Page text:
Directed by: Ronald Neame
Written by: Brian Garfield and Bryan Forbes
Featuring: Walter Matthau, Glenda Jackson, Sam Waterson, Ned Beatty, Hebert Lom, George Baker
Miles Kendig is a subtle clever and successful CIA agent, unfortunately for him his new boss is more of a ‘hawk’ than a ‘dove’ and wants tangible results, including pulling in or even eliminating enemy agents. Kendig has spent a long time building up a rapport and professional respect with his Soviet counterparts and this new direction is not to his liking. With this in mind, his protégé is promoted to his role and Miles is put out to pasture in a desk job. That is until he decides to write and publish his tell-all memoirs.
Although Hopscotch was based on Brian Garfield’s novel you would be forgiven for thinking the entire enterprise had been written specifically for Matthau. Miles Kendig is sharp, witty, kindly, and ambles through life with a knowing glint in his eye and thus the ambling and witty Matthau easily slips into his shoes bringing the ‘old hand’ CIA agent to life immediately making you care about him and like him. Nothing other than a joy to watch regardless of the story.
The story itself is familiar a rogue agent goes up against friend and foe to give information to ‘Joe Public’ that neither would rather have out there. Mostly these are played seriously with great peril and often death for most of the participants. In Hopscotch we are in this for the laughs and know full well that although Kendig’s former bosses would actually bump him off, he is so far ahead of the game and clever enough for it never to be a possibility. Therein lies the rub, it is fun as his admiring friend played by Sam Waterson, tries his hardest to capture him with a wry smile whilst all the others, led by Ned Beatty, pompous and unctuous, along with his other charges get angrier and more frustrated the longer the Kendrig continues. It is fun and funny. Hebert Lom even turns up as Kendig’s adversary who admires him and works more like him than his CIA colleagues..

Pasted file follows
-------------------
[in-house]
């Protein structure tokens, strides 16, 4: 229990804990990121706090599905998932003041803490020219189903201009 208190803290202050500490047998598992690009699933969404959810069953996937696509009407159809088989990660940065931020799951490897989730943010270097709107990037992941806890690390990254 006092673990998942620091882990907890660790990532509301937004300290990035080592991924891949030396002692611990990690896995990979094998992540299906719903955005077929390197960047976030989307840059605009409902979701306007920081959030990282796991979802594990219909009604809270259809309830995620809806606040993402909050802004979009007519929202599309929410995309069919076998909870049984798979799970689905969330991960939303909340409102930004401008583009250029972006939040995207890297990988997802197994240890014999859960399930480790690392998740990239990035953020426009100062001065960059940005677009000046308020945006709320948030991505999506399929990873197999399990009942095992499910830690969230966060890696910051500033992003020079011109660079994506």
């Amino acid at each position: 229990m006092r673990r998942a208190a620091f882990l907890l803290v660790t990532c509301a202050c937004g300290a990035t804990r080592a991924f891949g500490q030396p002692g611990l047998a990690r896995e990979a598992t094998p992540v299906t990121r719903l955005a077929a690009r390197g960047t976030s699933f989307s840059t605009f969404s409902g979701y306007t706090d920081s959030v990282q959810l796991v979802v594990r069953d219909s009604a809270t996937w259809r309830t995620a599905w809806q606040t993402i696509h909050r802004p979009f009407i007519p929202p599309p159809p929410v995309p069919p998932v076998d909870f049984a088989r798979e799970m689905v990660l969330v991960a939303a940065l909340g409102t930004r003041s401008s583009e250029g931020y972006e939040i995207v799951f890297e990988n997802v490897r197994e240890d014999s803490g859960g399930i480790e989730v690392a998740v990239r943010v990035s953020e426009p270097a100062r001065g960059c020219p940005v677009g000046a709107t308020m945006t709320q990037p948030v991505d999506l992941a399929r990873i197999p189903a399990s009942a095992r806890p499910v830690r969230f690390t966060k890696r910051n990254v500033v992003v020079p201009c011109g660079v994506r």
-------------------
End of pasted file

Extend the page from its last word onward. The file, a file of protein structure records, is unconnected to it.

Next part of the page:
Along for the ride, and possibly shoe-horned in, is Matthau’s old film partner Glenda Jackson, as she helps and advises his character and rekindles an old romance, being a retired British spy and former beau. This does feel as if Jackson is in the film so we can have that chemistry between her and Matthau, but why not?
The story whips along with no real peril for Matthau, you know full well he is going to succeed and you get the impression it was a relaxed set and everyone enjoyed themselves and had fun. In the worst cases this translates terribly to the screen, when the viewer gets no fun, but in this film the fun and enjoyment are infectious and we all get to partake.
With a British director, Ronald Neame, he of The Prime of Miss Jean Brodie, The Poseidon Adventure and similar but differently toned The Odessa File, we get some UK locations and proof that Walter Matthau has driven a Ford Escort and Rover SD1 and acted alongside ‘Bullet Baxter’ of Grange Hill fame and late and venerable George Baker.
Credulity is stretched to breaking point near the end but the film wraps up as it proceeded, whimsical and enjoyable. The acting by all involved is exactly what you need for this type of romp, although the good actors are not stretched, the locations and incidental music, different and interesting.
Overall, it is a Walter Matthau film, near the top of his game, playing a role made for him.
Hopscotch is a fine way to spend 106 minutes of anyone’s time.